Why are Medicare Marketers struggling to develop a Digital Marketing Strategy?
Have you recently been to a music concert where more than half of the audience is watching it through the camera screen of their smart phone? It’s amazing how many people are holding their phones high above their heads in order to capture a personal video memory of the concert rather than just enjoying the moment.
Have you noticed that increasingly more and more people in public places have their heads down laser focused on their smart phones?
Just recently, Augsburg, a German city was the first municipality to install traffic signalsin the sidewalk so that smart phone-distracted pedestrians would see them after a 15 year old girl there was killed by a tram when according to police reports she was distracted by her smart phone while she crossed the tracks.
People are tethered to charging stations at airports so they will have digital access throughout their trip, even at 30,000 feet with on-board pay-to-play Wi-Fi.
Some have identified a psychological state known as “Nomophobia” which according toWikipedia is the fear of being out of mobile phone contact, as Nomophobia is an abbreviation for “no-mobile-phone-phobia.” In Psychology Today, an article that discusses “Smartphone Addiction” points to symptoms such as “Feeling anxious whenever you do not have your smartphone in your physical possession, constantly checking the phone for new texts with the compulsion to respond instantaneously, phantom cellphone vibration symptoms, not listening to people in front of your while checking your Facebook page” and more.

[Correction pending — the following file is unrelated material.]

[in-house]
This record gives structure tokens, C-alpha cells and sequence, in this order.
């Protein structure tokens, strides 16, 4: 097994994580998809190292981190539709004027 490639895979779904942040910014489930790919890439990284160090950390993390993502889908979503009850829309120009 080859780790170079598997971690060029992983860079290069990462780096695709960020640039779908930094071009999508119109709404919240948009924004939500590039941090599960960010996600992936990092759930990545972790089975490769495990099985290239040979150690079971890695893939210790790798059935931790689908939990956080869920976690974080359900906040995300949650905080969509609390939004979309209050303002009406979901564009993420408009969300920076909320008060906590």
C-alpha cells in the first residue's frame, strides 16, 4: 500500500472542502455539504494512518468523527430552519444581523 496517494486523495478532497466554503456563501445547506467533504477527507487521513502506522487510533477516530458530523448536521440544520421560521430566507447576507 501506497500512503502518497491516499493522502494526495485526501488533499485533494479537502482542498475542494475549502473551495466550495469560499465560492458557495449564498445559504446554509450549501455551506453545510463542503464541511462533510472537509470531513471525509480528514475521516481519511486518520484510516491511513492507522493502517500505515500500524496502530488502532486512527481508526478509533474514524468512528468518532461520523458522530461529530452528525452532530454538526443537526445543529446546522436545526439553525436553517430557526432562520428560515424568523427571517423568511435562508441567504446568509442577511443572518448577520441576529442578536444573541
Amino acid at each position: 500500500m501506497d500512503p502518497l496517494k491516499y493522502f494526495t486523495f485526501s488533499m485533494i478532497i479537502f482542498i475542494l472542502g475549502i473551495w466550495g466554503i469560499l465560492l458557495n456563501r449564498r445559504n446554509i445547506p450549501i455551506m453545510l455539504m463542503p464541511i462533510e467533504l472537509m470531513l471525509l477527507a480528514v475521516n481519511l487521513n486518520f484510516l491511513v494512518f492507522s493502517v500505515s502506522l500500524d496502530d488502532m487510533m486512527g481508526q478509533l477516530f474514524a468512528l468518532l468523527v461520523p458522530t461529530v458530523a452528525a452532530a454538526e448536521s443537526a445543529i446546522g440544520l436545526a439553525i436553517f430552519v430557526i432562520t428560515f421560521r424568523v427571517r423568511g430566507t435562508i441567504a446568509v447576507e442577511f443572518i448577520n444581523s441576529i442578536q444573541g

“For the first time ever, time spent inside mobile applications by the average US consumer has exceeded that of TV” noted in Flurry in a report published last month that goes on to say “the average US consumer is spending 198 minutes per day inside apps compared to 168 minutes on TV.”
Digital has become woven into everyday life, and those marketers who are ignoring it or pretending that it isn’t, should check how long their heads have been buried in the sand, because they are in danger of suffocating their careers.
And Digital is not only phones. Digital is tablets, PC’s, planes, trains and automobiles. The IoT (Internet of Things) is all things connected, and according to Cisco’s Internet Business Solutions Group (IBSG) some 50 billion things will be connected by 2020.
Digital has expanded into home appliances, connected homes, connected cars, and more importantly, connected health.
We are indeed living in a Digital World.
People are increasing their time spent with newer and emerging touch-points which are predominantly digital.
According to a recent 2015 Forrester report: “US online adults now report that they spend more time online than watching off line TV (20 and 11 hours, respectively).” Stop for a moment and think of how that statement should impact your Medicare marketing strategy, however most Medicare marketing organizations haven’t realized that the shift from television to digital has already occurred.
Why then, are Medicare Marketers struggling to develop a Digital Marketing Strategy?